Clear-Com DX410 Reviews?

AAMorgan

Member
Joined
May 21, 2009
Location
Long Beach, CA
I'm back after a long absence. Howdy!
Does anyone have experience with Clear-Com's DX410 series of digital wireless coms? I want to interface them with our current 4-wire Clear-Com setup. How about the durability of the WH410 headsets for high school students?
Thank you!
--
AM
 

CAK

Member
Joined
May 20, 2015
Location
midwest
Been using this system for over a month--tech rehearsal and performances of a musical, dance recital rental, our spring play.
Light weight belt pack and headset, no dangling antennas, works well with our telex wired system.
3 buttons on top and bottom are used for more than the expected power, talk and volume. You can adjust the volume of your voice going to your headset as well as the volume of your voice going to the base station. other features such as "listen only" can also be adjusted using combination of these buttons. However they are very touchy and gripping the top and bottom can unintentionally change these settings giving you something you didn't want.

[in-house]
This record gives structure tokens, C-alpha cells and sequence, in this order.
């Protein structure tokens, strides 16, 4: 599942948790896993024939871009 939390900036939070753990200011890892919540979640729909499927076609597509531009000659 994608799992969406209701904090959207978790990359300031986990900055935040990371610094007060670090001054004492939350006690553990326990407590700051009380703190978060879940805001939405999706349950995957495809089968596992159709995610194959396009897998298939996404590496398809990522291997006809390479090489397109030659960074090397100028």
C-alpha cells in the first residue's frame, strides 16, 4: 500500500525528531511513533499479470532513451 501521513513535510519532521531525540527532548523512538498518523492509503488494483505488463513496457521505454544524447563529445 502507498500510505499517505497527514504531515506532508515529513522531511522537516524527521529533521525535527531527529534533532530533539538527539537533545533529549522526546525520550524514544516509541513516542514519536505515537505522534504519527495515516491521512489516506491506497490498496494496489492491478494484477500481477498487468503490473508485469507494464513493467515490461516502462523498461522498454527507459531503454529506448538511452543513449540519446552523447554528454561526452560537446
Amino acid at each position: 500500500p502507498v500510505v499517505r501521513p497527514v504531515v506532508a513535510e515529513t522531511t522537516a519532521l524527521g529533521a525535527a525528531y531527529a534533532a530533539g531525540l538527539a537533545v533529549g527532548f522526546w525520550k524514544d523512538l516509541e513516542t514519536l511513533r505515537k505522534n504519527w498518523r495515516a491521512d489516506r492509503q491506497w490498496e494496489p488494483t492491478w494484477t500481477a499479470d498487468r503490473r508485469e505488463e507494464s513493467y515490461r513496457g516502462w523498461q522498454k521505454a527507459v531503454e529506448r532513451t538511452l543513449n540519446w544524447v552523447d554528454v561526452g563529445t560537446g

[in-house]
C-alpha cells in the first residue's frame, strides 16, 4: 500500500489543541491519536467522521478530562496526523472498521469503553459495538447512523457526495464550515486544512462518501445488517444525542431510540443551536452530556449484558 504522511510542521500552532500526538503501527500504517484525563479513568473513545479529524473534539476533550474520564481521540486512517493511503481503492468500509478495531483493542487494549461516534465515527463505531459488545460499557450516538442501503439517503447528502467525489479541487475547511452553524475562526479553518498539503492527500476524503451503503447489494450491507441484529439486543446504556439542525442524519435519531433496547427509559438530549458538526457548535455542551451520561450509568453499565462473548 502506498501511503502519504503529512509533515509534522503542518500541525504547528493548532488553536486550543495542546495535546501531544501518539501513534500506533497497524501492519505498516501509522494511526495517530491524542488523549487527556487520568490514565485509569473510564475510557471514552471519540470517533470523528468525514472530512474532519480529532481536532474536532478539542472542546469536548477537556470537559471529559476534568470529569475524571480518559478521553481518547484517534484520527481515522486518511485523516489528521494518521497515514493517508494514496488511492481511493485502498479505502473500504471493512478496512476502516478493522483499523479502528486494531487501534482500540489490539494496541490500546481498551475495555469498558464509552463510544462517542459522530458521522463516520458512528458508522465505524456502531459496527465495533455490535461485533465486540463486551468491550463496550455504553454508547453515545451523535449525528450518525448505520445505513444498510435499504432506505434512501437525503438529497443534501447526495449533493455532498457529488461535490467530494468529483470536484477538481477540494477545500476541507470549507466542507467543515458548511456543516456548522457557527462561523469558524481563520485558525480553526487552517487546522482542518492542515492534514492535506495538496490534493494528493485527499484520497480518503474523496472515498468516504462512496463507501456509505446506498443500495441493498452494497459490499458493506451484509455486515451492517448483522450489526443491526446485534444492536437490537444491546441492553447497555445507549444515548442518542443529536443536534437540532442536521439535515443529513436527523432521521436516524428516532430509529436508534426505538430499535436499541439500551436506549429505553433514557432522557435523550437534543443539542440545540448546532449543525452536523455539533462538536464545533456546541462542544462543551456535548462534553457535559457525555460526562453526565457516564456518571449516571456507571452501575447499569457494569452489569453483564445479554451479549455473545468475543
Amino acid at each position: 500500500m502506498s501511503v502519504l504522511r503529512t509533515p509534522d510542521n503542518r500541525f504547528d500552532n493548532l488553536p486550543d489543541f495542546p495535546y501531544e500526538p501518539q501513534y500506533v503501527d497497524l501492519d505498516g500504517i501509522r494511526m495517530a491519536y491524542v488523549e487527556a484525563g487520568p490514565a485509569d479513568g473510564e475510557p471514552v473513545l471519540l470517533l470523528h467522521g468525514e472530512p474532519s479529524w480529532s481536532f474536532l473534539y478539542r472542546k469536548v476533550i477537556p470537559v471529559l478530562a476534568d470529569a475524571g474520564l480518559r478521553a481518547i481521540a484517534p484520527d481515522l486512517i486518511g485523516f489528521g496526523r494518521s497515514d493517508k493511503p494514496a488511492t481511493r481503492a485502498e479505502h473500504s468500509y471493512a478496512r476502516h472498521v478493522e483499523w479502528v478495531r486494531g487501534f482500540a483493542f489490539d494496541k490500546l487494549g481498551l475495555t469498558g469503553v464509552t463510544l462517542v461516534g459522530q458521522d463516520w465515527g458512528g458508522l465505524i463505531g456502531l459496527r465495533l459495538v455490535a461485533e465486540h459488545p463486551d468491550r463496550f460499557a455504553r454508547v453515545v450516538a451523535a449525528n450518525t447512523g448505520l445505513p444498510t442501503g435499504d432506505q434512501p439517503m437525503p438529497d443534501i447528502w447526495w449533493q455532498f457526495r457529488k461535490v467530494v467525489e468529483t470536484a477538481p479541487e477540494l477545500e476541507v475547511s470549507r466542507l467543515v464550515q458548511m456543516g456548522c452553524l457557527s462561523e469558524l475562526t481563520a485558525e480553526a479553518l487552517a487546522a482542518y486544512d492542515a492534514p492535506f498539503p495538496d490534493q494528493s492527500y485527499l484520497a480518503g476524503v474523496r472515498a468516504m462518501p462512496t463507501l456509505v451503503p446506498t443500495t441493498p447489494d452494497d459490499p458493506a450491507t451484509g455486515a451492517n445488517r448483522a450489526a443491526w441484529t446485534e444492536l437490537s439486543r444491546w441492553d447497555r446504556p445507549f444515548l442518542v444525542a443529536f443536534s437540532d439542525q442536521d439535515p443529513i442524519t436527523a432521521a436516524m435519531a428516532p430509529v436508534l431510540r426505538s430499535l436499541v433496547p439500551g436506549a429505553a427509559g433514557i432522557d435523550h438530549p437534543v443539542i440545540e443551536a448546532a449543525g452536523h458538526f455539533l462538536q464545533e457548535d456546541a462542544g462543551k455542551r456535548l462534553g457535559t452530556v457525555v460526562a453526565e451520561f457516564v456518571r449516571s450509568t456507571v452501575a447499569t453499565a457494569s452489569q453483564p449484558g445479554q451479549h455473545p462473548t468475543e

The operating range is smaller than our previous wireless--Telex UHF. A voice announces "out of range" to inform you but if someone is transmitting as you approach the limit you hear the audio equivalent of a weak over-the-air digital video not analog static.
We have 6 belt packs but the base station can only receive the signal from 3 at the the same time. The the rest will hear "busy" when they press the talk button. This is a definite problem if you need to respond and can't. The "touchy buttons" can unknowingly set "talk" to ON.
There are more "quirks" "pluses" but unless you have unlimited funding (the next higher model is twice the price) there will be trade-offs.
 

tyler.martin

Active Member
Joined
Feb 10, 2009
Location
Canada
I've used both the pre-merger HME wireless and the current Clearcom iterations.

I do have to say the current version of the DX410 is much better than the older equipment, however it is not without its quirks.

It is based on 2.4Ghz, so Wifi access points, microwaves and the like can and will interfere with the transmission. I've found that the antenna's need to be fairly free and exposed, not in an equipment rack or road case, and in a few cases, I've had to extend the antennas with some LMR Coax.

I routinely used the system with 6 belt-packs and we did run into issues with users stepping on each other or getting the busy signal. With all of our deck crew using the packs we also had a second set of batteries as they would usually be low by Intermission. The ISO system, which is just within the wireless system, is nice for communication that doesn't need to hit your wired infrastructure. I did also run into issues where we would get some over modulation of the belt-pack transmissions, but found that placement on a tech's body made a big difference (Keep them way from Cellphones)